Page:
Tyler Burton, Richmond (will transfer to Villanova): We have double breaking news here, as the 6'7 Burton will return to college basketball - but transfer to Villanova. Burton averaged 19 points per game and averaged 7.4 rebounds at Richmond last year. He is a big wing that can create mismatches. He didn’t have a lot of help at Richmond the last two seasons. He is joining a talented Villanova squad that brings back key cogs in Eric Dixon, Justin Moore, and Mark Armstrong while adding transfers Lance Ware and TJ Bamba. The edition of the Wildcats reminds me of when Jay Wright brought in Eric Paschall. He gives the Wildcats a big body for a team that struggled with rebounding last season and a guy who can score inside. This gives Villanova enough power to be a true Big East contender and a top 25 team heading into next season.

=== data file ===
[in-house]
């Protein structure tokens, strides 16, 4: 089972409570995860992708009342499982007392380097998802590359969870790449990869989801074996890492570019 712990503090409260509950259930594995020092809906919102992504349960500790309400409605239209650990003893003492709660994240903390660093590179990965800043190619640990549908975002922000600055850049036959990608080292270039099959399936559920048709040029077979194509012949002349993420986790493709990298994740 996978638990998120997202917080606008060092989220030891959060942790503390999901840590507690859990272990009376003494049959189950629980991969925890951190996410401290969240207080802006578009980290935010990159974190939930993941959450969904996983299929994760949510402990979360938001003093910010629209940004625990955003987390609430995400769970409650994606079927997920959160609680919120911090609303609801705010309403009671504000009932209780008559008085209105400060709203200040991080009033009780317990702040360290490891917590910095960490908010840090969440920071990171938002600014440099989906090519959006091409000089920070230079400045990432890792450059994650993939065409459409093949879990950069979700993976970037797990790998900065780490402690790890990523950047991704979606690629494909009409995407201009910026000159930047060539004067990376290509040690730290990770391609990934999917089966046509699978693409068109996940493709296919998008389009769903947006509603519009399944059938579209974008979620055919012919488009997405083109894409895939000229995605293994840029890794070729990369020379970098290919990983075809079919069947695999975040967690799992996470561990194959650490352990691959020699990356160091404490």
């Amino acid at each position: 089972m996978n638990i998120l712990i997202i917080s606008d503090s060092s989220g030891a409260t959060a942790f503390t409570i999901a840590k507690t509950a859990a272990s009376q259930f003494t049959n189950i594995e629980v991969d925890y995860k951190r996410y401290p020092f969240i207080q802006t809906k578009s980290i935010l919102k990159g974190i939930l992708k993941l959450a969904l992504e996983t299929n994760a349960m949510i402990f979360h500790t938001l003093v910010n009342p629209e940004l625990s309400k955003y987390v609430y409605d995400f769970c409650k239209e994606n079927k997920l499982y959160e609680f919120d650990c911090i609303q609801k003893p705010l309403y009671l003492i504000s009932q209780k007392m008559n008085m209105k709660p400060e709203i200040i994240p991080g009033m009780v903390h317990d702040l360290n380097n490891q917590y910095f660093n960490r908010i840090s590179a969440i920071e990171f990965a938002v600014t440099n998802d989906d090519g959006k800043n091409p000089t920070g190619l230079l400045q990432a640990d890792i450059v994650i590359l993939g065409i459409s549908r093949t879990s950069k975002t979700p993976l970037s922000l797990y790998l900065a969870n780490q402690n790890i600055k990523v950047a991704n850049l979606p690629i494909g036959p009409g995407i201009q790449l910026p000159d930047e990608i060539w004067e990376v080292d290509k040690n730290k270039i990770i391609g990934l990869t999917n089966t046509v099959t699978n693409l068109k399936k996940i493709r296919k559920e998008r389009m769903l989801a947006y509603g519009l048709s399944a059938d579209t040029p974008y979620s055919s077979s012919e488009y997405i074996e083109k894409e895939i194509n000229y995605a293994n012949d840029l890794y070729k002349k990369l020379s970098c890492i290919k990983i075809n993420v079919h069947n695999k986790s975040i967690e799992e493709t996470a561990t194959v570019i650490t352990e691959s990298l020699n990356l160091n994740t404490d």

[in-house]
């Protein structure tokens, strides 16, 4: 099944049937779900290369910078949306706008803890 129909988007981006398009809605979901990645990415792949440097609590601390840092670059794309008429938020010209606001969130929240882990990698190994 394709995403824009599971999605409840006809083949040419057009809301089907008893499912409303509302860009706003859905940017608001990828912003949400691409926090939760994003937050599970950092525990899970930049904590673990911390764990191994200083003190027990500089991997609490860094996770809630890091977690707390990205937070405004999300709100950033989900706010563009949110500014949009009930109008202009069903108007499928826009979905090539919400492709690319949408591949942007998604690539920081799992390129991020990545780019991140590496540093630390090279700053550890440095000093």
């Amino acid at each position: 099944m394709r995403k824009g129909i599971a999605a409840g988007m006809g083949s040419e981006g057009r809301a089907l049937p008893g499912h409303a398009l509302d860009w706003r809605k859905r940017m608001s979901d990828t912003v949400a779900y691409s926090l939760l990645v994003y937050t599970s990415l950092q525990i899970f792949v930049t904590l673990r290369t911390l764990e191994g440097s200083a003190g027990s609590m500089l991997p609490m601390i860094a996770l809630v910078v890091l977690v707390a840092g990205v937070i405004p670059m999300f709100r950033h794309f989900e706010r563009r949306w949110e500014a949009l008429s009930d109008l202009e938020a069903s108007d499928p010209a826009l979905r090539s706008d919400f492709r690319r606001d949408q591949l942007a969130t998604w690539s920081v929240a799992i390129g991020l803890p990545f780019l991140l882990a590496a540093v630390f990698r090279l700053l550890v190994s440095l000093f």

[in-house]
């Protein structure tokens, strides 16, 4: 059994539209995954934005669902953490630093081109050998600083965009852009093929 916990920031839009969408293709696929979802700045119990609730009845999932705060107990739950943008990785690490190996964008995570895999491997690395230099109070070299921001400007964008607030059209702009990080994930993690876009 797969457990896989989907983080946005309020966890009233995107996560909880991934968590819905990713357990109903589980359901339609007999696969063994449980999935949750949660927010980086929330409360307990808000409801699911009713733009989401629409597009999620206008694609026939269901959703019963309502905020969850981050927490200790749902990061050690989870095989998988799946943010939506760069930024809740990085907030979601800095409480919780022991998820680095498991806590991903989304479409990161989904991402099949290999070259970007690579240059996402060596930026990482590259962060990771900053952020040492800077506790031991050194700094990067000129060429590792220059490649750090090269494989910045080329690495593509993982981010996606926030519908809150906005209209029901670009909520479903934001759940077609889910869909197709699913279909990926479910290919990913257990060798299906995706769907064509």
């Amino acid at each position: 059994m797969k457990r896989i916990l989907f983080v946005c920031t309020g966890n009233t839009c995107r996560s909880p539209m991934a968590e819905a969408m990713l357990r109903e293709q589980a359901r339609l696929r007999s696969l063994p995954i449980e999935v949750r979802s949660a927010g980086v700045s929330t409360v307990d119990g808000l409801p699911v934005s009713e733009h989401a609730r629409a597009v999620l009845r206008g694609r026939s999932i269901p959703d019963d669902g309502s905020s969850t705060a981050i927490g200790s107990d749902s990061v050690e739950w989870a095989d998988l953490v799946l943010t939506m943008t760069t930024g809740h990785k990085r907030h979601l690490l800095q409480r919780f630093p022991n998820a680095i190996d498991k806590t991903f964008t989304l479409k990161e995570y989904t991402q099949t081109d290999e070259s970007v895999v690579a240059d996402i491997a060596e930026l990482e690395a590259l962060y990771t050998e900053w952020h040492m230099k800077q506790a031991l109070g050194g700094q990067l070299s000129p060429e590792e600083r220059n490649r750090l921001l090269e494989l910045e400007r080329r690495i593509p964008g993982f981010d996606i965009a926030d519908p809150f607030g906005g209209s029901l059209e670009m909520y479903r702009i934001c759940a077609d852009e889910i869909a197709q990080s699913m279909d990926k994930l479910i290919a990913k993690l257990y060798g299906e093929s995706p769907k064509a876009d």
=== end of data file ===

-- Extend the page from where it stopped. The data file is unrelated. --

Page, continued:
Lamont Butler, San Diego State: There weren't many questions whether Butler was going to come back to college basketball but the fact he stayed at San Diego State is a huge statement. Butler averaged just 8.8 points per game but his impact on the game goes farther along than the box score. Butler earned Mountain West defensive player of the year honors. He was offered six figures NIL deals from other power conference schools according to San Diego State beat writer Mark Zeigler. The Aztecs are the Mountain West favorites and are a clear preseason top 25 squad.